How Do You Make a Decision? 6 Steps to Help You Find Your Way.

Indecision is frustrating.  Throughout my career I have worked with people in power positions afraid to make a decision. They literally become paralyzed with an inability to determine the right course of action.  If you are in a position that has any kind of power you are also a decision maker.  Leadership and decision making is linked, and linked in a way that it cannot be un-linked.  Making decisions is imperative to moving forward.  It’s a very good snapshot of what kind of leader you are; decision making is connected to delegation and accountability and responsibility. 
So why do we not make decisions?  Some of it is simply how we are wired, or how we process information.  Some people are quick to decide, some people have a higher tolerance for risk where others need more information to feel like they are managing the risk and therefore, can make the decision.  Realistically a great number of decisions allow you to adjust or adapt as necessary or even change your mind or your course if you discover really good reasons why your first decision was wrong.
Reasonably, since we don’t think identically and we don’t see the world identically then we don’t make decisions identically.  But, it would also stand to reason that we can make them equally well.  If you have trouble making decisions, what are some options to help you feel confident in what you are deciding?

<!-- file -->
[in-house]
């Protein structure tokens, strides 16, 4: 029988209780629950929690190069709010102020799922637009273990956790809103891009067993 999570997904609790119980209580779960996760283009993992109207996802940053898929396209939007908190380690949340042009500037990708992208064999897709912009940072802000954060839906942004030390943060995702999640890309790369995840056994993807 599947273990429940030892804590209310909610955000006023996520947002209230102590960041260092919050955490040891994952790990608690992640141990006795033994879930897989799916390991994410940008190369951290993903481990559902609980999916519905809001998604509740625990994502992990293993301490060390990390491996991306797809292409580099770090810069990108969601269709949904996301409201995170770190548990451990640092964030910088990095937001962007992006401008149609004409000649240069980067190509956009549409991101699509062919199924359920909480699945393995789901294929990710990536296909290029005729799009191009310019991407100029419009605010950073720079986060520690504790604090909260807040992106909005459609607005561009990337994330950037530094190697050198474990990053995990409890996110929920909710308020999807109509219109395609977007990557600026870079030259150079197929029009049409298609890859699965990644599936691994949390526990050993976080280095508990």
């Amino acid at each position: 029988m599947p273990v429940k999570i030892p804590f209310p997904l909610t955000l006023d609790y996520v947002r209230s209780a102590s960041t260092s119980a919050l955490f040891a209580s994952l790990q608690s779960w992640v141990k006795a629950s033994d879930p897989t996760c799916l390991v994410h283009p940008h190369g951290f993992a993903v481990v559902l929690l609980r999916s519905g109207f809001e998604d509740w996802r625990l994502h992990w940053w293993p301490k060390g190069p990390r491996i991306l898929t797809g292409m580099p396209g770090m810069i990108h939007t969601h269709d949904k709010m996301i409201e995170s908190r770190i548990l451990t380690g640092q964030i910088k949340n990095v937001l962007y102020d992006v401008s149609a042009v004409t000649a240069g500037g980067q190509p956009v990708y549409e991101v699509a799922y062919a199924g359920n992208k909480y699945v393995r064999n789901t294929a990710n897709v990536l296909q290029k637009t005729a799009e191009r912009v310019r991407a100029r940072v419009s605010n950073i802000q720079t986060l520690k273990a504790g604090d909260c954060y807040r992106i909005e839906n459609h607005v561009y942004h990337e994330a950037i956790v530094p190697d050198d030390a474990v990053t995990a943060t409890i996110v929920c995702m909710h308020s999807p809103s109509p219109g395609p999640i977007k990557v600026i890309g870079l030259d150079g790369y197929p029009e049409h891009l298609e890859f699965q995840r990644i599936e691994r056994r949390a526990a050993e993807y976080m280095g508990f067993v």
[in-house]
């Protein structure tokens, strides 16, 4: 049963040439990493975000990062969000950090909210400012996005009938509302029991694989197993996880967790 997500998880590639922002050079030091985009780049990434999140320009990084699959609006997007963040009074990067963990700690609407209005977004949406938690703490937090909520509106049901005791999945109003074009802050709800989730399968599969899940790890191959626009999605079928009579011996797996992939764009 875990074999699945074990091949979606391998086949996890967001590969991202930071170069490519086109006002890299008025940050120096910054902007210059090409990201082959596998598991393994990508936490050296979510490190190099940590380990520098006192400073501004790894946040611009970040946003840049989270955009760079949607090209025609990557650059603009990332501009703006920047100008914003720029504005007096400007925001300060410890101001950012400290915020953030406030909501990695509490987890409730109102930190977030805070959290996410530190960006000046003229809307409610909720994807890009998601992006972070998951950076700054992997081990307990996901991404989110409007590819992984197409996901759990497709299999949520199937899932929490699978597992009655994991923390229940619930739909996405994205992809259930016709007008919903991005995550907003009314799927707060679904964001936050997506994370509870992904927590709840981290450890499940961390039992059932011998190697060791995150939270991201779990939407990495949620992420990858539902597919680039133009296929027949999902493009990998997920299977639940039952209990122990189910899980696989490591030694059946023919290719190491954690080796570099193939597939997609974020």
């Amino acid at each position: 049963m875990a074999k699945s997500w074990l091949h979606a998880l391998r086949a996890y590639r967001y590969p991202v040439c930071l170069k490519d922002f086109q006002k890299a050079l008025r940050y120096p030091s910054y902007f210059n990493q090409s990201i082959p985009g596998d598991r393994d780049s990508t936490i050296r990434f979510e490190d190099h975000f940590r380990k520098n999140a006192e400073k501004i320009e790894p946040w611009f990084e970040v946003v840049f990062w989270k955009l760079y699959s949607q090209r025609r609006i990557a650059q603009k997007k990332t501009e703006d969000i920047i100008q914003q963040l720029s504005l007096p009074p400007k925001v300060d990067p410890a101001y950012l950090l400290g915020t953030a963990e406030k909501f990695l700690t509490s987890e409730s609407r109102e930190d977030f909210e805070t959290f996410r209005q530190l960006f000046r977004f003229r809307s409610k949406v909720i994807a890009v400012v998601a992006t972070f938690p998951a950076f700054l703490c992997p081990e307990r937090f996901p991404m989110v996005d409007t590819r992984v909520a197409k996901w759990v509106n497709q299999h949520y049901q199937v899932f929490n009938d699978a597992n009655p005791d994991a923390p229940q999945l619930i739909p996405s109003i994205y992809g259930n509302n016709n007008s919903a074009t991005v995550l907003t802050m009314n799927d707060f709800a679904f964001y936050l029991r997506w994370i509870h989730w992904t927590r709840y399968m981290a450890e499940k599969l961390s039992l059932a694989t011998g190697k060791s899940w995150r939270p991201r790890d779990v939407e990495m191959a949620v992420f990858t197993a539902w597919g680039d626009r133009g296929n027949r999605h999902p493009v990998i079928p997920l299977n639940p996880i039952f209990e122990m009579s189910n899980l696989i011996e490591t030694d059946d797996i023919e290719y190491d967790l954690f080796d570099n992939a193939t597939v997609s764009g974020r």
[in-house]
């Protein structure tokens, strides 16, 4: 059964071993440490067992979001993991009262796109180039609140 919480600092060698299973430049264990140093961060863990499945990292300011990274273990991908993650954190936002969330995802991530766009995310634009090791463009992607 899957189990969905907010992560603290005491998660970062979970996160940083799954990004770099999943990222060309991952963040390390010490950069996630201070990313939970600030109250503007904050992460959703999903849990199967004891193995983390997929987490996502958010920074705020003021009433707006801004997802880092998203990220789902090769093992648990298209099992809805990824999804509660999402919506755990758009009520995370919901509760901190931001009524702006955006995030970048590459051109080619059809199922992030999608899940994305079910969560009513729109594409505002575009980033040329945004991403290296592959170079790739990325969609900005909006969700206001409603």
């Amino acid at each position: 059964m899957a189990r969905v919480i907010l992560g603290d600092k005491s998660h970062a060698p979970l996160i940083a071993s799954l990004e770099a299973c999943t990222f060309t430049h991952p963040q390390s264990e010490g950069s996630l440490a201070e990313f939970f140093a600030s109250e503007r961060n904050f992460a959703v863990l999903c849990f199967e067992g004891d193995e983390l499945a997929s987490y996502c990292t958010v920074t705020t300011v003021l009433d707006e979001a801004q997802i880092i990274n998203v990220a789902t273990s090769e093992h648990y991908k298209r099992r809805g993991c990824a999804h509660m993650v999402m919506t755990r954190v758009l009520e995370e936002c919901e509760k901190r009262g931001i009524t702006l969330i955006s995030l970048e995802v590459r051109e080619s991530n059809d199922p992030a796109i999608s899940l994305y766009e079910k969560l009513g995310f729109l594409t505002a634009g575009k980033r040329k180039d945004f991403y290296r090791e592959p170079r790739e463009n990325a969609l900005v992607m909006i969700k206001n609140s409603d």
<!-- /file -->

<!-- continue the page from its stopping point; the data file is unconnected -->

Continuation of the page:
1. What does your gut say?  Is this the right thing to do? 
    • Of course there are times that hard decision can make you feel anxious, that doesn’t mean it’s the wrong thing, it may just be the hard thing.  Is your decision the right thing?
  2. Analyze The Situation
    • Take a look at what are the potential next steps, or domino’s that will fall once you make your decision.  Pull it all apart, research it and play your own devil’s advocate to assess the ‘meat’ of the decision. 
  3. Get a Second Opinion 
    • Ask a friend, ask a family member or anyone you trust to give you an unbiased opinion.  This is worth its weight for decision making.  An outside perspective may see things differently enough to help you widen or narrow your view. 
  4. Measure it – Look at the Costs and the Benefits
    • Every big decision I make I measure in three buckets – Personal, Professional and Financial.  I have to have a win in two of the three categories.  If it’s in all three, then that’s a definite plus, but it’s rare to not have to give up something to get something, or at least I can’t think of an example.  What will it cost you and how will it benefit you?  What will it cost your team or your company?  How will the benefits show up long term, short term, immediately and to whom?
  5. Assess the Risks and any develop potential Mitigation Strategies
    • Where can it go wrong?  What’s the worst thing that can happen?  And if the worst thing(s) happen, how do you recover?  Rate the risk in terms of low, medium and high.  So each risk you see you can grade on whether its VERY risky or not so risky.  Then put together a response plan for if those risks come to fruition.  Just like hotels developing and posting emergency evacuation plans.  The risk maybe fire; and their mitigation strategy is to ensure their guests know how to get out of their hotel in case of fire.  Do you have a plan B?  Or even a plan C sometimes?  If you don’t, spend some time thinking through the consequences and your potential reactions that could keep you on course. 
  6. Just Do it – Make the decision.
    • Pull the pin, watch it unfold, be anticipatory, be ready, be reasonable and be prepared to do it all over again.  
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